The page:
I am not always the nutcase I would like to be. Sometimes, I am a beacon of rectitude, or at the very least a rectum of beatitude. And so, beatifically sitting upon my booty, with smug righteousness imprinted like a barcode upon my lofty brow, I was randomly surfing the net the other day, wandering through what we might call the “Classical Blogosphere.” And, over at JessicaMusic, where narcissism has considerably less sway than over here at ThinkDenk (according to my mother), what did I see but that pianist Stephen Hough has won a poetry competition? I cannot resist printing the poem here.
The world is
Asleep – sleeping
In those leapless
When powers fail, save
The billion slopes which
Rise and rose and fall
In a billion breaths on their
Beds of repose.
To the garden, awake,
Tiptoe, quick, go
Slick-stairs down the
Steps to the pre-dew
Night morn before the
Dawn’s birth is born.
Follow to the foliage where,
Hidden as the future’s
Fall or rise, the rose –
Petals closed – will bud-burst
A billion atoms of beauty.
Let us bend down, our faces
Towards the flower which
Wakes and trembles
In that pause of hour.
Let us say the words which
Shake or stumble
In day’s poor prose, pour
Verse into the stamen’s
So when the day dries
Dreams, wakes dew, and
Sunplay in dazzling green
Or hue, the perfume from
That secret rose will
Breathe our poem to every
Nose: sigh language of love;
Encrypted script of ecstasy.
An unqualified, enthusiastic, passionate admirer of Mr. Hough’s playing, I had never before encountered his verse. I could not help a twinge of envy creeping as if from the sorrowful depths of my almost empty Venti. I felt that I, too, had something to offer the poetry world, reams perhaps of unwritten odes which could offer a poised foil to this “encrypted script of ecstasy.” I, too, wished to “pour verse into the quivering stamen” of something-or-other.
I recalled, at this dark moment, that I did have a poem to offer the world. Mr. Hough’s poem is about the universal wonder of morning, of dew-covered, trembling foliage; whereas mine, poor postmodern thing, is more centrally concerned with mold and fungus. Let me explain. After many years of passionate entreaties from my friends, and the Department of Health, I was finally convinced to hire someone on a regular basis to come in and clean my apartment. This wonderful person, Monika, I have come to think of as sort of the “conscience of the greater world,” since when she leaves, my apartment looks more or less like you would imagine a normal person’s apartment should, if they were impoverished, blind, and loved to purchase books that no one else really wanted to read.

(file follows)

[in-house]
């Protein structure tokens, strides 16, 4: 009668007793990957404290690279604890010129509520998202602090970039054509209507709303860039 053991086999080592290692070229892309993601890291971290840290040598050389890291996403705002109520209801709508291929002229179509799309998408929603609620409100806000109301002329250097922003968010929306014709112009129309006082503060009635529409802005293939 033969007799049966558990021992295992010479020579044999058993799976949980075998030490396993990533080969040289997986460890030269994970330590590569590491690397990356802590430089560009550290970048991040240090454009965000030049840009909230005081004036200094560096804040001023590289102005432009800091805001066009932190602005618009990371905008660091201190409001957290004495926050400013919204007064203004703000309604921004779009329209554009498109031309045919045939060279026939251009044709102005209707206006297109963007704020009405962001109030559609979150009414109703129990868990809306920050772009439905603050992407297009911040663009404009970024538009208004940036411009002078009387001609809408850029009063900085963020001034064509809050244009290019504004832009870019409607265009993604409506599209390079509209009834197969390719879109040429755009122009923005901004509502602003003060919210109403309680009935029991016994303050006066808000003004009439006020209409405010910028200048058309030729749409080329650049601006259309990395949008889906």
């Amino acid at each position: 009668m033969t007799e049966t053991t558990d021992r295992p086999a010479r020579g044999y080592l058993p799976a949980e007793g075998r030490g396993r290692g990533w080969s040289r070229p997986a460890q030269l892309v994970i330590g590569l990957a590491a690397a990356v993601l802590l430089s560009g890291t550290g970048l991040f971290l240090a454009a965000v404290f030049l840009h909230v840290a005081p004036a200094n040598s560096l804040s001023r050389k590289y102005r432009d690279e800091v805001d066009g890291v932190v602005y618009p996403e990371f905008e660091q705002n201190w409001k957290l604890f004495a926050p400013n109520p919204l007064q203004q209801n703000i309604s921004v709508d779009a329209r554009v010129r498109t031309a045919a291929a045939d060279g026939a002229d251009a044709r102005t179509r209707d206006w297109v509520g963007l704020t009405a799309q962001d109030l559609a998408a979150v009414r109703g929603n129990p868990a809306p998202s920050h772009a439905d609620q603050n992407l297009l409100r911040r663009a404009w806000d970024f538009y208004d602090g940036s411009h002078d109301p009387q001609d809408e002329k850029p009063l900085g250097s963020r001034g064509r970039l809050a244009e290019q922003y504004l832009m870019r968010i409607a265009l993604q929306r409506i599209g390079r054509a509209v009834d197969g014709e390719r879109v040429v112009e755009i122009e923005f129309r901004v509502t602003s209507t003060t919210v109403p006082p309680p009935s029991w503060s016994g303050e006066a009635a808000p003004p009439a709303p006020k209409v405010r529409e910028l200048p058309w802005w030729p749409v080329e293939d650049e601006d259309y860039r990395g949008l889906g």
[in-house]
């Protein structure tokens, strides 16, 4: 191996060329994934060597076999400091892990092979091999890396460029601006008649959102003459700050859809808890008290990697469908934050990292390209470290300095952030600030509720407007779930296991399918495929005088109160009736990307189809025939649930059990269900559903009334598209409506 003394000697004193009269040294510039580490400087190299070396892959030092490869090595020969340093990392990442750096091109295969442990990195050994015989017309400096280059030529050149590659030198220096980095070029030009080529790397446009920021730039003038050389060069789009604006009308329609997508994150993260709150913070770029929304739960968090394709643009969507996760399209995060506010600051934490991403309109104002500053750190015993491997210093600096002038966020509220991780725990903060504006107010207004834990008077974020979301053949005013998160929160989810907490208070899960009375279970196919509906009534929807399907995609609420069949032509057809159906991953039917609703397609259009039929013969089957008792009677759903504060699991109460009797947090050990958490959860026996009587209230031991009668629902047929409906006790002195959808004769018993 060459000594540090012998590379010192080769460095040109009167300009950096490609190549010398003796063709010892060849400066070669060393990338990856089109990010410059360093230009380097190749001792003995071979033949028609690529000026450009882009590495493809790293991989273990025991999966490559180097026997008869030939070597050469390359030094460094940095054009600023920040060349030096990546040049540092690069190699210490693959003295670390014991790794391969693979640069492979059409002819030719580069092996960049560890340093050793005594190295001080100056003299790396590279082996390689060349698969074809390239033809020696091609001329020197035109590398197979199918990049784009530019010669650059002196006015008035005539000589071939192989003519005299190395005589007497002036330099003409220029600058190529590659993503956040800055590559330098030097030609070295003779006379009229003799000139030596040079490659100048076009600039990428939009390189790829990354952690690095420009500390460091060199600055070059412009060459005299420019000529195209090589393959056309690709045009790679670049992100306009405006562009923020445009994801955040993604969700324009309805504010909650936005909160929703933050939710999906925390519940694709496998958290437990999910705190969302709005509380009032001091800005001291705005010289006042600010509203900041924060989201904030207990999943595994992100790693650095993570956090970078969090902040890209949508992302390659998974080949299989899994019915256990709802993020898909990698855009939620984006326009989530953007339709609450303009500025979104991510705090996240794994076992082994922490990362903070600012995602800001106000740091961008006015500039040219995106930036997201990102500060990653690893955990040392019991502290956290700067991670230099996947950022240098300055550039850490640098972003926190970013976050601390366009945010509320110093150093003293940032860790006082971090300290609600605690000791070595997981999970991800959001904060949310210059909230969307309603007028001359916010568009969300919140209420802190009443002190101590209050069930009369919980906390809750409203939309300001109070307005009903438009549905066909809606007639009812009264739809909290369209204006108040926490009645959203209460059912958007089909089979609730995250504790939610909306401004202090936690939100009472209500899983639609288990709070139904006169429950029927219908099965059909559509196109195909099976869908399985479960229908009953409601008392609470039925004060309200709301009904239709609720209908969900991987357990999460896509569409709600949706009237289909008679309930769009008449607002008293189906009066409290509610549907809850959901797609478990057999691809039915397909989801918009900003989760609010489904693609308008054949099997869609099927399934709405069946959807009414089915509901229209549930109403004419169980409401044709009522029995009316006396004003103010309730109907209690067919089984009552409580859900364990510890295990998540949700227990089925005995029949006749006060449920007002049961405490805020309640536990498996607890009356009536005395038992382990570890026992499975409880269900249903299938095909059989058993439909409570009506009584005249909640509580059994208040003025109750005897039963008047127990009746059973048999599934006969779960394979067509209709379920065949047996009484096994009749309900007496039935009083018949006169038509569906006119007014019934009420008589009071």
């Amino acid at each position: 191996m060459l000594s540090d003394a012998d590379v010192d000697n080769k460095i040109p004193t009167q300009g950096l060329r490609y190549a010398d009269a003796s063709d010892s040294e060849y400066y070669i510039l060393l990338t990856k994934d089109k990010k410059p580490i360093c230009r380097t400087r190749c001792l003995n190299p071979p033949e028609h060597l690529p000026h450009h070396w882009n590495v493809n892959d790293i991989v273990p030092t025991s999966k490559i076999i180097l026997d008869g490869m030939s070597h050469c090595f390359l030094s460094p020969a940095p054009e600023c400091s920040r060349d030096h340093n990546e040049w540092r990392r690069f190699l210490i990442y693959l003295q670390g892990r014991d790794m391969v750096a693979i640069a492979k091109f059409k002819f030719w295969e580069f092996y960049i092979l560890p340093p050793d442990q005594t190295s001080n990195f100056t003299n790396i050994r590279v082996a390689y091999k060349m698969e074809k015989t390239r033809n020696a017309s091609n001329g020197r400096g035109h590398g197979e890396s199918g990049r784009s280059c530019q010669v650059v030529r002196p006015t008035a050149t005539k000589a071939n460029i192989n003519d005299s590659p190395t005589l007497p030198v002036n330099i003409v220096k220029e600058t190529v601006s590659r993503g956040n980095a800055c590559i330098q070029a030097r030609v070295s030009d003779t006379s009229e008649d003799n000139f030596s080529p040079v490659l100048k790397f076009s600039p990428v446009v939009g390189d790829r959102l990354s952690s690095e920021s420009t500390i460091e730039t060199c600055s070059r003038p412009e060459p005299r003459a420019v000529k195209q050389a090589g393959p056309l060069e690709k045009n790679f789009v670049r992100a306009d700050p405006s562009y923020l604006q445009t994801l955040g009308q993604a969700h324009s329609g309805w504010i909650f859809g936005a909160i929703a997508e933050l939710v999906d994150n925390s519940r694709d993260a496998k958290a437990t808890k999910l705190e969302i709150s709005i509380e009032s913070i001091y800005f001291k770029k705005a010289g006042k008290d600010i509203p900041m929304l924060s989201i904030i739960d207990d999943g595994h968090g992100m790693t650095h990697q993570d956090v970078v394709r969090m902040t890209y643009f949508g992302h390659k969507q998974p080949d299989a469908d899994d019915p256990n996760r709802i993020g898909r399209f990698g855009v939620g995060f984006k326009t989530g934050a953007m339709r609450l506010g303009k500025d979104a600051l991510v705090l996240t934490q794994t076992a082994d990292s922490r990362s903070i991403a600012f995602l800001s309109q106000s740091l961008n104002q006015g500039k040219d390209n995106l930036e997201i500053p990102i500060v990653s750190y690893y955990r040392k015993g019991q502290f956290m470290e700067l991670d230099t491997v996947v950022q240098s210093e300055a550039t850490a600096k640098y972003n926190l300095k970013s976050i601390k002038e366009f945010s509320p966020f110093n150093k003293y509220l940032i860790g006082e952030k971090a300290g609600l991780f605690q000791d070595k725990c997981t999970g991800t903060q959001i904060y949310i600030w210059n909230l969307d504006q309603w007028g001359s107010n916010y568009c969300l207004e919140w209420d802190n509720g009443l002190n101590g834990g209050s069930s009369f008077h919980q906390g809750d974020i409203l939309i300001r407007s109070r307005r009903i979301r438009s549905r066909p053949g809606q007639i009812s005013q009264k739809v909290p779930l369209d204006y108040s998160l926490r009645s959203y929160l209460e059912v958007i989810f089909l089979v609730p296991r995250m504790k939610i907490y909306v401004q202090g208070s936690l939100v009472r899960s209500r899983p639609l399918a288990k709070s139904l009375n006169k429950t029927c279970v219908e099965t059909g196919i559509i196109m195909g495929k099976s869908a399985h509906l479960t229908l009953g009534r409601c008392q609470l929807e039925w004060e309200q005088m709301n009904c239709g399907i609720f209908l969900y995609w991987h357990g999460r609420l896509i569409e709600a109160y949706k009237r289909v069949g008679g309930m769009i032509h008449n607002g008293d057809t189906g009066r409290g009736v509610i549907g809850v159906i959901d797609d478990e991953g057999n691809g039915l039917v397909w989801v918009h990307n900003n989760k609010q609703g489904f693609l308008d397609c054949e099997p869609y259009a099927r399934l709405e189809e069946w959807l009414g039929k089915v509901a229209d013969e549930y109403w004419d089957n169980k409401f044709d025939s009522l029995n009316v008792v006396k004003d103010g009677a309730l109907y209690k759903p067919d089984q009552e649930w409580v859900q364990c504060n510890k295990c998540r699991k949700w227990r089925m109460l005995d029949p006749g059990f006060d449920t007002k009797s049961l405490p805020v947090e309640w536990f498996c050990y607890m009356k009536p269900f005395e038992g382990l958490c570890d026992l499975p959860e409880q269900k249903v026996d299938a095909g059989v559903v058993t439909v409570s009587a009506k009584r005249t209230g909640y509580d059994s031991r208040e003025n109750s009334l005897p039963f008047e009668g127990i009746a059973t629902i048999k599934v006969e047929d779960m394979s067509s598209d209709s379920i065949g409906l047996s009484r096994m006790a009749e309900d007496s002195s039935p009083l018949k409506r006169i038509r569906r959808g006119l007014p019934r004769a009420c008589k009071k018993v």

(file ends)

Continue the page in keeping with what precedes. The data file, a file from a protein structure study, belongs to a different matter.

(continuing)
But, by a terrible twist of fate, both Christmas and New Year’s fell on Tuesdays, her regular day, and I found myself having to live several weeks without her, having become addicted to the semblance of normalcy she provided. And thus, out of the darkest moments, comes the greatest inspiration:
ODE TO MONIKA
Oh Monika, you moniker, you monster!
Oh beast who promised cleanliness
But now leaves only dusty loneliness
My detritus, you moniker, you monster!
Oh Monika, my dishes pile in savage heaps
From whence (who knows?) aroused bacterium leaps
Receipts and disused papers teeter in the winds
and crusted honey dropt from oatmeal past now binds
the sinful slothful pages of my present domicile
telling sermons on my flushed youth
an obsolete guest, a loosened tooth
well past prime, a milk gone sour a while…
like a poem written in the ancient style.
Oh Monika! my stale testosterone, I hear it!
It echoes down the empty corridor,
echoes nothing: vacuum of vacuums,
My filth foredoom of dooms
in these empty and yet cluttered rooms
once cloistered wombs, now tombs upon tombs
OK, so don’t feel any pressure out there, Think Denk readers, but which of these poems do you like better? That’s what I thought.
I challenge Stephen Hough to a pianist vs. pianist poetry slam smackdown kind of situation, in front of screaming tens of people. Venue TBA, Prize TBA, let’s just do this.